This is easy to explain

The company said it supported the decisions made by the Japanese and US air safety bodies to “suspend operations of 777 aircraft powered by Pratt & Whitney 4000-112 engine”, while UK Transport Secretary Grant Shapps has said he is banning 777s with the affected engine from British skies.

Boeing’s response contrasts with its efforts after the Lion Air crash in Indonesia to keep the bestselling 737 Max in the air.

One is about something Boeing made. The other isn’t.

9 thoughts on “This is easy to explain”

  1. Not only don’t they make the engines they don’t even sell them. Airlines and fleet owners negotiate directly with the engine manufacturers to buy/lease the engines and their ongoing maintenance rates. Boeing’s involvement is to build the plane to fit whichever engine manufacturer the customer chooses.

  2. P&W engines seem very dodgy. I remember the Lauda Air crash in 1991 was caused by the P&W engine suddenly going into reverse on its own.

  3. They didn’t build the engine, but the plane is built to fit the engine. You can’t just swap in the alternative RR or GE engine. While the fault is probably due to the engine design, construction or maintenance, it could be down to the specific customisations to fit the engine. Unlikely, but not quite enough that Boeing can say that it is not their problem yet.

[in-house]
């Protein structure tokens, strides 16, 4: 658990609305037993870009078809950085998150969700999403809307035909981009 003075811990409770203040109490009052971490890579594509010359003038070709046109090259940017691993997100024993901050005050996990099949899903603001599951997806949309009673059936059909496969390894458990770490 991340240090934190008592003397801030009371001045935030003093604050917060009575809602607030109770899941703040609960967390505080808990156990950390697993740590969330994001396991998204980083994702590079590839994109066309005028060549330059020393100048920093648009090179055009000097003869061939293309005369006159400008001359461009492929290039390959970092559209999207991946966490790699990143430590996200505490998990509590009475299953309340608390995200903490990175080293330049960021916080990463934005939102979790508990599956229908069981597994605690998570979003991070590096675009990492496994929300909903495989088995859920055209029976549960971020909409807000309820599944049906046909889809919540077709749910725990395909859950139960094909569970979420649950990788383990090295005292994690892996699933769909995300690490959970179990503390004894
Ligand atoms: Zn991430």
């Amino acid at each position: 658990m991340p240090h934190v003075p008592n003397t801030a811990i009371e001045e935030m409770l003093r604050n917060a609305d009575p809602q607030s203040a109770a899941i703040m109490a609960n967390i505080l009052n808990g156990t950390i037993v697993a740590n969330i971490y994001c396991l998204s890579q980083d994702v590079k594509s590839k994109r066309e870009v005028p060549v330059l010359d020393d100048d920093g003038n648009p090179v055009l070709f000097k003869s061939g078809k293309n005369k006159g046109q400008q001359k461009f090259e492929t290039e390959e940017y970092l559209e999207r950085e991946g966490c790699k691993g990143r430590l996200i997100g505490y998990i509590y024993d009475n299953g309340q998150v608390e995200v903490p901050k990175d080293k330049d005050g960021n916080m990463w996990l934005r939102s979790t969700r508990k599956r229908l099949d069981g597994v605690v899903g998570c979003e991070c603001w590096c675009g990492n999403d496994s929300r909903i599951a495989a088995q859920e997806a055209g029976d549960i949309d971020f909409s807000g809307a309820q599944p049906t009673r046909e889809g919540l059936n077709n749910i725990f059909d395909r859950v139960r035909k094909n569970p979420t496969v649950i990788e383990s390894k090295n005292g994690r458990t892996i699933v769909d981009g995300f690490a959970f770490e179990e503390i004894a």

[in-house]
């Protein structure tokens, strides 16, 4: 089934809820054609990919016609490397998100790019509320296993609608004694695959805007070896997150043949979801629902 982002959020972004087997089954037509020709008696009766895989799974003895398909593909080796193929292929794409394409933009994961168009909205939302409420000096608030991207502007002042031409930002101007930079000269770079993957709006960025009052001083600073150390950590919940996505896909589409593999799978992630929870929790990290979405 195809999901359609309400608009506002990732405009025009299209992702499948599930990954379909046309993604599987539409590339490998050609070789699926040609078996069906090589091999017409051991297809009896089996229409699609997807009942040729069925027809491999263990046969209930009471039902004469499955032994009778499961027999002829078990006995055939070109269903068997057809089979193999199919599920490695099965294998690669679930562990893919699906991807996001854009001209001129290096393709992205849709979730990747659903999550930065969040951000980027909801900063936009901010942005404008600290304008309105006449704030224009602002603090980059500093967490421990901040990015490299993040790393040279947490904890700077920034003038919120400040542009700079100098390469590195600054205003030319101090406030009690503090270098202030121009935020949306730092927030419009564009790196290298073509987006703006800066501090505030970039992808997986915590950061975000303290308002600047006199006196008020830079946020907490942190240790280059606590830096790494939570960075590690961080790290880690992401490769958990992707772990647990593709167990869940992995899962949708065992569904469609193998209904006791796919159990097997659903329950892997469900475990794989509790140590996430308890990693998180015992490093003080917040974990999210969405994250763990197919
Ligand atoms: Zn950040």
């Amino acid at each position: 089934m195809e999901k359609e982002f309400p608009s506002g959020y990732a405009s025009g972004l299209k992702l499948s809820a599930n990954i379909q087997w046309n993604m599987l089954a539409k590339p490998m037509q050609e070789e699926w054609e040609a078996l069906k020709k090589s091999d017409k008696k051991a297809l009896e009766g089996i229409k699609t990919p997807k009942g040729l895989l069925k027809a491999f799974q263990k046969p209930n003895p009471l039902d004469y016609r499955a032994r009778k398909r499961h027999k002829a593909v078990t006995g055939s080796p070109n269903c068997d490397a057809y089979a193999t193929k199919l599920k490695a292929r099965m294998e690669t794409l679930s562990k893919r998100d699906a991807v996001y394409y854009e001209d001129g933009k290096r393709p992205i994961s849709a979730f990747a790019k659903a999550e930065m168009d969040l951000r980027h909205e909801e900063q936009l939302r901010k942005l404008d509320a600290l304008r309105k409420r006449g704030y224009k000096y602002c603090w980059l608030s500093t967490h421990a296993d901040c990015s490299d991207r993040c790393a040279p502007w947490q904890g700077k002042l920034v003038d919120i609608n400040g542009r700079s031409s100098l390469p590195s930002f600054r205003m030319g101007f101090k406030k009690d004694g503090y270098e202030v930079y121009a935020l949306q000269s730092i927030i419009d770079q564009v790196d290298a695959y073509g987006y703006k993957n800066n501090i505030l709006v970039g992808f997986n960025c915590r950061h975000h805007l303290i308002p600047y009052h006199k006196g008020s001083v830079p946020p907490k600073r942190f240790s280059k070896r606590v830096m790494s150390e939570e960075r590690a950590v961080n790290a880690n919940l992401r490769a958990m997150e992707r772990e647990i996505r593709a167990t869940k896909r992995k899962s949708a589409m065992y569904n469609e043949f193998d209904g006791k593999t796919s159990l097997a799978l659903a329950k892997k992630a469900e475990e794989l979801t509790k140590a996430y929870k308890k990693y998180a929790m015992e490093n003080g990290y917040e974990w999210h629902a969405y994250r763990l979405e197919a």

4. There are over 1,600 777s delivered, the number with these engines is ~70 in service and a further 60 stored (almost all with US or Japanese operators). Given the utilisation of wide bodied jets at present, it’s safe to say that grounding them is not a major inconvenience.

  5. “I wouldn’t buy anything from a firm with the word prat in its name!”

    Especially if you view it as Pratt ‘n’ Whitey: very unwoke.

  6. 737 Max was / is the future of Boeing

    777 is a legacy product and virtually no one is dumb enough to buy it with P&W engines anyway – GE has won the race decisively.

  7. Bloke in North Dorset

    It was over a year from the end of the war to the Nuremberg trials. Whilst they weren’t show trials there was little doubt of the outcome for some of those charged so there was plenty of time to ensure someone trained was available.

    It strikes me that negligence was more likely the cause.

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